You snooze. You don’t lose.

Sleep

There’s something about London and probably all big cities that make for extreme busy-ness and nightmare schedules. FOMO is real. FOLO is real. Google them if you don’t know what I’m talking about (I had to do this with BAE recently. Seriously?).

There just aren’t enough hours in a day. And so what happens? We don’t sleep. And then we want to sleep IN. Before we have to go to work.

This isn’t exactly a groundbreaking new topic but one that is really important. We need to get out of the mindset that sleeping is a waste of time. It’s not. And it’s why I’ve made (building up to) 7-8 hours of sleep a night for at least six nights a week my only ‘resolution’ for 2016. There have been countless studies on this topic and whole schools/research units dedicated to the subject. We know the following:

  • Sleep is essential to maintaining normal levels of cognitive skills such as memory and creative thinking
  • Sleep helps you to make more rational decisions and allows you to react to fast-changing situations. This is why working hours are important, particularly with regards those in healthcare professions (posted at a time when NHS junior doctor strikes are top of mind)
    • According to research cited by the BBC, 17 hours of wakefulness leads to a decrease in performance equivalent to a blood alcohol level of two glasses of wine (0.05%)
    • In a much more grave circumstances, lack of sleep was said to have been a contributing factor to international disasters such as Exxon Valdez, Chernobyl and the Challenger shuttle explosion.
  • We all know what happens when you don’t sleep: you’re grumpier, irritable, and forgetful, you have a shorter attention span and less energy. You then start to negatively affect those around you
  • In terms of your body, muscles, neurons, tissues and cells used during the time you are awake need time to shut down and repair themselves. This is even more relevant if you exercise or train hard regularly. If you’re not seeing improvements over time then one thing you may want to look at are your sleep patterns
  • Research also suggests that because chemicals and hormones related to appetite regulation are released during sleep, a lack of sleep can therefore lead to easier weight gain and increase the risk of obesity, stroke, diabetes and cancer.

Fitbit Surge sleep tracking

Need some extra suggestions beyond the ‘switch off all tech’, ‘make sure your room is pitch black’ advice? It’s a constant struggle because I’m a natural night owl. (PT sessions at midnight anyone? How’s ‘The vampire’ or ‘Insomniac’ for a class name? You heard it here first) Here are some random, maybe slightly crazier things that I’m trying:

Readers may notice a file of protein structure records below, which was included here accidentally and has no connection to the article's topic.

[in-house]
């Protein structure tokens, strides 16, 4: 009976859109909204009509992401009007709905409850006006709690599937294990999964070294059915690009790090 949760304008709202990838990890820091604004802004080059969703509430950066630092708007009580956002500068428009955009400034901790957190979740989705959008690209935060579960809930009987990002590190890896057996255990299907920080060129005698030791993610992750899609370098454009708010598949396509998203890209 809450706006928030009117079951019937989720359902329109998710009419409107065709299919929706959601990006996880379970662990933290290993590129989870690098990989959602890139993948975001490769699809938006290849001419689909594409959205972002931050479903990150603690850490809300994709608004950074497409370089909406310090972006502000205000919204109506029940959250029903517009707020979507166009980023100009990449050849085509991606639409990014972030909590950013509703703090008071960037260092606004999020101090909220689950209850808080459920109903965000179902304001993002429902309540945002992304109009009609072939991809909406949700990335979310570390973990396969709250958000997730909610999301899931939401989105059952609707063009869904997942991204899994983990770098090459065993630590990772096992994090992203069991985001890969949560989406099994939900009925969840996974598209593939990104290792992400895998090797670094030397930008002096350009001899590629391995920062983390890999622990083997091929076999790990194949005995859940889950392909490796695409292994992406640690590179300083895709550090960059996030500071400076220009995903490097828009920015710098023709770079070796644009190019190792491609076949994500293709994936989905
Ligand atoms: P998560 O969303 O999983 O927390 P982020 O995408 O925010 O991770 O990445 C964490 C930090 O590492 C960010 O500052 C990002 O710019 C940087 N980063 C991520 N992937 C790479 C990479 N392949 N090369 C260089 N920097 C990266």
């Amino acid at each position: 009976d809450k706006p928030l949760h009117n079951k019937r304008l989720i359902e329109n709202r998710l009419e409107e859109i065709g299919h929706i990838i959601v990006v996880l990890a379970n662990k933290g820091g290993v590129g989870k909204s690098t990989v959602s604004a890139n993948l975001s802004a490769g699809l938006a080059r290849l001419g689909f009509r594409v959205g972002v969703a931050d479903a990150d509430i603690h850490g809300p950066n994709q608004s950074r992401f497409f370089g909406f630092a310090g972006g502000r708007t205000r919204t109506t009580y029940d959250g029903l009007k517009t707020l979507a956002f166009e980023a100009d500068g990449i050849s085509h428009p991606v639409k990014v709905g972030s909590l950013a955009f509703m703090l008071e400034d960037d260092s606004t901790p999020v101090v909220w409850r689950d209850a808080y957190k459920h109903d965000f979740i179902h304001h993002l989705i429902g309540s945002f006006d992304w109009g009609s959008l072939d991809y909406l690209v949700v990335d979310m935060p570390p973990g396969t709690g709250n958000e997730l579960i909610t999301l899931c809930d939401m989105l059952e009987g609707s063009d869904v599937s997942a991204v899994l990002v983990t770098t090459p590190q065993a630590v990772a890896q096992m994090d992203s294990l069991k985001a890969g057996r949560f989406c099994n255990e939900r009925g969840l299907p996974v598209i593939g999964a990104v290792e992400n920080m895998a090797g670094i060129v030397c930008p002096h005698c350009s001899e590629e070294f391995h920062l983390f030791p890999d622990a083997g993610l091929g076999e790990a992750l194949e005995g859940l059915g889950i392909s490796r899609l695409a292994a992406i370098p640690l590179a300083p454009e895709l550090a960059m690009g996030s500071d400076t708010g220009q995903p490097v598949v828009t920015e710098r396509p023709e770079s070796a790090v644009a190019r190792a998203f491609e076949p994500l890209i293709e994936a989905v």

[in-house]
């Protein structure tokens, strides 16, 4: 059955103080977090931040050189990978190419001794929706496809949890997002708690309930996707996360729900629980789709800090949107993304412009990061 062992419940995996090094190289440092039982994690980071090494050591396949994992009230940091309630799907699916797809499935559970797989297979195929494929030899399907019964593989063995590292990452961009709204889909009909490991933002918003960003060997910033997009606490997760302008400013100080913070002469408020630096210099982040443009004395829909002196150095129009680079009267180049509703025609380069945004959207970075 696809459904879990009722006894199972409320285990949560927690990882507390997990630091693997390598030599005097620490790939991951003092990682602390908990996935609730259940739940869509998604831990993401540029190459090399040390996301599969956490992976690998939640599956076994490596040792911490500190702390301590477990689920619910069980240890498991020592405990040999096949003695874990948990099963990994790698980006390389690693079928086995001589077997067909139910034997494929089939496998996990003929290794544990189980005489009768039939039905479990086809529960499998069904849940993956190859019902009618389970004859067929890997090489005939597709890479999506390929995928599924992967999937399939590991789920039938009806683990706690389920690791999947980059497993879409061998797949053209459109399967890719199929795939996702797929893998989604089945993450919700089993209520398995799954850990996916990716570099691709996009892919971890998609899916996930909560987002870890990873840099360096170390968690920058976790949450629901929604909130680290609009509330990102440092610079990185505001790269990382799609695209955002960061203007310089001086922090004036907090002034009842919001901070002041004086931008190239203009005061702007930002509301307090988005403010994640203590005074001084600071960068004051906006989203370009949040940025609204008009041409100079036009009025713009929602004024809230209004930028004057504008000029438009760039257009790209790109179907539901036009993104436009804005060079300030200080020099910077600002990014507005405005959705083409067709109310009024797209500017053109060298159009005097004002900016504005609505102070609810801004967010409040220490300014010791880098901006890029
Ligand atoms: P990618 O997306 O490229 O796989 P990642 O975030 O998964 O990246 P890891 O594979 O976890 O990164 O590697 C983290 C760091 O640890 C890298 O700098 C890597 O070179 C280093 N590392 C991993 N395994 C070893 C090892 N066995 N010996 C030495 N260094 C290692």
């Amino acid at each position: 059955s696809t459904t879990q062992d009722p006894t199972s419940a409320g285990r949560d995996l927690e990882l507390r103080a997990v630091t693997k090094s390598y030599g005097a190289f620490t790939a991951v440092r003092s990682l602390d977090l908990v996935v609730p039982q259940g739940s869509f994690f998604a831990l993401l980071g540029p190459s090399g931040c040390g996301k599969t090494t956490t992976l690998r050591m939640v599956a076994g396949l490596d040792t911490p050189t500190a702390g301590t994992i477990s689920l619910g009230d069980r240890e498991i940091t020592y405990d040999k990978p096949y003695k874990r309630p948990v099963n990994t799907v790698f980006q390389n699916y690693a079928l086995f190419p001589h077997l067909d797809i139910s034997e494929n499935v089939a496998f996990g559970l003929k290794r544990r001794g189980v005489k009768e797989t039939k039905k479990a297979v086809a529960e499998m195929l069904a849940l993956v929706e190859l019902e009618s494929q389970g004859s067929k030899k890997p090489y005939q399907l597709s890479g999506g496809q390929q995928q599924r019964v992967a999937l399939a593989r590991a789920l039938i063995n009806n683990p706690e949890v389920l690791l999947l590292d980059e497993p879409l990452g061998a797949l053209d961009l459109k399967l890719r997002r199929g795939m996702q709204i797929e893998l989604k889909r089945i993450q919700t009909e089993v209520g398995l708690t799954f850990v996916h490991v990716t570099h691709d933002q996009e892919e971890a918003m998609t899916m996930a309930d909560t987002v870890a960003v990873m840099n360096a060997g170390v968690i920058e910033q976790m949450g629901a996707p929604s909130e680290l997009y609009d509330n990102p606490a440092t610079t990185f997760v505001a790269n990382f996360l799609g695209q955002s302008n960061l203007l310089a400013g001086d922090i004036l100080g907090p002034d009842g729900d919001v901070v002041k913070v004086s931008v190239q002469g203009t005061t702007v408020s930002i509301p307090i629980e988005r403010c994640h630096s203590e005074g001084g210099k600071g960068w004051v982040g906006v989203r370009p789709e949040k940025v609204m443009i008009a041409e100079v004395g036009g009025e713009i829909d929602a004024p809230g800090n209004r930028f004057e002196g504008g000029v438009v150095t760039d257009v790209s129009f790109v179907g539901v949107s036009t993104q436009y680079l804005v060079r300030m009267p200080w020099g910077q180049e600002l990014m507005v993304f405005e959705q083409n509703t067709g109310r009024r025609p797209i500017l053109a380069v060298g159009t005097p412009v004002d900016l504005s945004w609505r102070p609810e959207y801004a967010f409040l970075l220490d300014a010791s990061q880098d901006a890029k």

• Invest in an activity tracker that monitors sleep. This can serve as a daily reminder on how well you may (or may not) be doing and encourage you to be more efficient with your time. If you manage to achieve your goal for say 7 days in a row, celebrate with a small treat
  • Trick yourself. Don’t fully charge your phone before you go to bed. Psychologically this will make you think that your battery is going to die and you’ll then miss all of your alarms in the morning (you know what I’m talking about). So switch off your wireless and 3G/4G. That way you can’t be tempted to look at it every time you see a flashing light in the dark (if you really must keep your phone on at all)
  • Invest in a new mattress or mattress topper. I got a memory foam for Christmas along with silk pillowcases. Yes, it may sound silly but these things have convinced me to get into bed sooner. They’re also a great relief for sore muscles!

Silk pillowcase

  • Put on an action or other epic movie that you want to watch. All the flashing imagery will probably induce shut-eye by mid way through if your body wants to sleep but you don’t
  • Schedule early morning workouts at least once a week. This isn’t for everyone but it can help you get to bed a little earlier. I was told a while ago ‘not to bother’ working out at all if I had less than 7 hours sleep the night before as its counterproductive and puts a lot of strain on your body. This in turn weakens your immune system and your body becomes more susceptible to all those bugs floating around. I now cancel workouts if I get into bed late and this doesn’t feel great but does encourage me to do better next time. For the night owls, it also frees up the odd evening!

If anyone has any other useful sleep tips, please do share.

References:

http://www.bbc.co.uk/science/humanbody/sleep/

http://www.nhs.uk/Livewell/tiredness-and-fatigue/Pages/lack-of-sleep-health-risks.aspx

http://www.lboro.ac.uk/departments/ssehs/research/behavioural-medicine/sleep-research-centre/keyinterests/